As part of an epic trip up Papua New Guinea’s Sepik River in October, 2019 – a long time bucket list event with the specific intention of visiting the Aibom pottery village in the Chambri Lakes – Brunyfire saw a number of clay related activities, some unique to PNG, in addition to the sourcing and acquisition of clay cooking pots.
For example, during our stay at Kanganaman on the Sepik River, we were visited by a young man who had been initiated into the crocodile cult. This cult employs body scarification as a rite of passage from boy to manhood for young male members of the Chambri tribe who believe they descend from crocodiles, who are sacred to them. The previous evening, Brunyfire, Mr TN and our group embarked on a crocodile hunt……….
……….that resulted in a couple of baby crocs, one of which we were able to keep before releasing the following morning. But even in such a tiny fellow……..
………the distinctive markings of his skin replicated those of young Shaun who had undergone the excruciating cutting process only 6 months prior.
Scarification takes place in spirit houses all along the Sepik River in northern Papua New Guinea and can take up to two hours. In the past sharpened bamboo was used but today tribal leaders use razor blades. They make deep, 2cm-long incisions on the backs, shoulders, and upper torsos of young males, whose ages can range from 11 to 30.
However, the boys are not allowed to show pain as the process is intended to demonstrate discipline, focus and dedication. After their flesh is cut, the youths lie near a fire so smoke can be blown into the wounds. Clay and tree oil are then rubbed into the cuts to prevent infection and to ensure the wounds remain raised even after they’ve healed.
Clay as body adornment was also much in evidence at the 63rd Goroka Festival. Grabbing a plane from Wewak to Goroka in PNG’s Highlands, the Intrepid Pair (Brunyfire and Mr TN) spent a couple of days immersed in an incredible display of tribal ‘sing-sings’. Dance groups came from all over the country to compete and whilst the proliferation of sound, movement, colour and texture was at times overwhelming, the clay elements of the performers was intriguing to Brunyfire.
The Asaro Mud Men. The fabled Asaro Mudmen, are recognised throughout the world as a primary cultural symbol of the New Guinea highlands and Papua New Guinea.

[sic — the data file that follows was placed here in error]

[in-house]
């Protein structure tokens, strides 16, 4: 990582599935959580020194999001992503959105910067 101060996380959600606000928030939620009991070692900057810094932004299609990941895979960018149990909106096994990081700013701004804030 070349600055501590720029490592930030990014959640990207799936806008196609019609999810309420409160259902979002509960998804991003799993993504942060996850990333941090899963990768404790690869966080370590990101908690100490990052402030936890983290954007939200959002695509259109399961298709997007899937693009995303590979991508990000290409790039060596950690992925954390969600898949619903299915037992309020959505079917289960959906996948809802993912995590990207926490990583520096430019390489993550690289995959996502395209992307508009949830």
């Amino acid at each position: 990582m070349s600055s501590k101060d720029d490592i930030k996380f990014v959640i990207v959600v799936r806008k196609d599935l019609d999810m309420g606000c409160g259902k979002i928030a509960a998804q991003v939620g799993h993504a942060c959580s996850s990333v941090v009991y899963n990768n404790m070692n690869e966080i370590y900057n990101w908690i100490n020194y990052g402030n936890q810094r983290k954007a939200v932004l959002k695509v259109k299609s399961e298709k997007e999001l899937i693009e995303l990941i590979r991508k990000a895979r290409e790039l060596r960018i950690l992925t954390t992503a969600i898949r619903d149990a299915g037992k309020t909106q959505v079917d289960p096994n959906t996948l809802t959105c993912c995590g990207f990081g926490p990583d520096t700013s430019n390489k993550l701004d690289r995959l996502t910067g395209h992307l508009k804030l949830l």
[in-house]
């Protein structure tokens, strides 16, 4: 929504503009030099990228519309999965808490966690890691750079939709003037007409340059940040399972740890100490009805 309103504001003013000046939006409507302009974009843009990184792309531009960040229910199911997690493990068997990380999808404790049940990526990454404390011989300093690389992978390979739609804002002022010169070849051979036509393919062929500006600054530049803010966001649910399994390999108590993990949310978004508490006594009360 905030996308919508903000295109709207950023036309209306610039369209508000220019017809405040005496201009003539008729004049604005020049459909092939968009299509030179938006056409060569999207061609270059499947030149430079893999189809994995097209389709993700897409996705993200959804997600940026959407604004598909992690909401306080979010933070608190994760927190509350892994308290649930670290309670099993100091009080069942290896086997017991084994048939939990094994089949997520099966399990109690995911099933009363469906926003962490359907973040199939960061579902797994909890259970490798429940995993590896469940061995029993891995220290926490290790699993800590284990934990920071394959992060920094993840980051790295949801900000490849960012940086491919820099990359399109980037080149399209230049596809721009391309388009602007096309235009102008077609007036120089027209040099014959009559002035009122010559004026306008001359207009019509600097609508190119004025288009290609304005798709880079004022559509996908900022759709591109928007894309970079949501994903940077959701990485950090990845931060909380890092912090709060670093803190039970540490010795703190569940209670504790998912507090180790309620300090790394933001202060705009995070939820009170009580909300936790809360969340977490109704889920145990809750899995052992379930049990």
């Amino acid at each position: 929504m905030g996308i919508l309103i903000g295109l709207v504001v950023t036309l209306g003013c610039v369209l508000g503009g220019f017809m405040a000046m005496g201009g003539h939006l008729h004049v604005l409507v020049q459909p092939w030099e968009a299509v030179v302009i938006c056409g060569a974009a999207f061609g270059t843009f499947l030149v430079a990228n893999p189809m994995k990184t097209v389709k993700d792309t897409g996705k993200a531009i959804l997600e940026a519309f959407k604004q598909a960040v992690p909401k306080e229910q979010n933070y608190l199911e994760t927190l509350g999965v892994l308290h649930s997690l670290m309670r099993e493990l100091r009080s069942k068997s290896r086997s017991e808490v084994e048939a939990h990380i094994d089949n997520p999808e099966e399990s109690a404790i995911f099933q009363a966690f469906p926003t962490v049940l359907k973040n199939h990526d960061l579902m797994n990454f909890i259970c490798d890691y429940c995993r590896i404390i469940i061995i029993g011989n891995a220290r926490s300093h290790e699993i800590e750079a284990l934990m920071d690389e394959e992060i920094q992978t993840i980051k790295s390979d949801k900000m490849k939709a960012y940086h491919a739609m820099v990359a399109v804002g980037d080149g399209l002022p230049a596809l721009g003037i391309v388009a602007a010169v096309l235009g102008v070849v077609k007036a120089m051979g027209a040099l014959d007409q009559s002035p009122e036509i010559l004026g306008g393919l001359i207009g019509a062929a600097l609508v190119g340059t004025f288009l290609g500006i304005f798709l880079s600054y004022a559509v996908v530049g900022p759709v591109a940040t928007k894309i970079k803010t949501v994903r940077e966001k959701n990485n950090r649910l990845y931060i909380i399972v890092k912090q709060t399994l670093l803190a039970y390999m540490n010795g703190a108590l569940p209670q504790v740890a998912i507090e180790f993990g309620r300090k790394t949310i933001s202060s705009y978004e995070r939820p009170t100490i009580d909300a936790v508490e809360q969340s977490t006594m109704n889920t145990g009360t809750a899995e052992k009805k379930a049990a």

The story of the Mud Men that we were told involves the Komunive villagers who, on being banished from their homes after an attack, escaped into the river to hide. When they emerged from the water, their bodies were coated in white clay and their enemies, mistaking them for the avenging ghosts of slain villagers, fled in fear. However, there is some speculation as to the origins behind the Mud Men story with anthropologists questioning the authenticity of the masked figures, deriding them as manifestations of colonial administration and the tourist dollar.
Imure Burning Heads. The Imure Burning Heads sing sing group from Madang also showed an ingenious use of clay in the form if an insulating lining inside their carved timber headdresses.The Huli people are renowned for their aggressive warring nature. Both face and body makeup play an integral role within the Huli culture and their choice of paint colours reflects the culture’s warring nature. A bold and energising yellow usually made from clay called ambua contrasts against a fiercely bright red, while touches of white clay known as momo and black charcoal are used to add decorative features to the overall design. These specifically selected colours are intended to instil a sense of fear in the Huli’s opponents as well as assisting the Huli in transcending their own state of consciousness, helping the warriors to overcome fear and prepare for battle.
In general, clay seemed to be a pretty predominant ingredient as a decorative festival feature.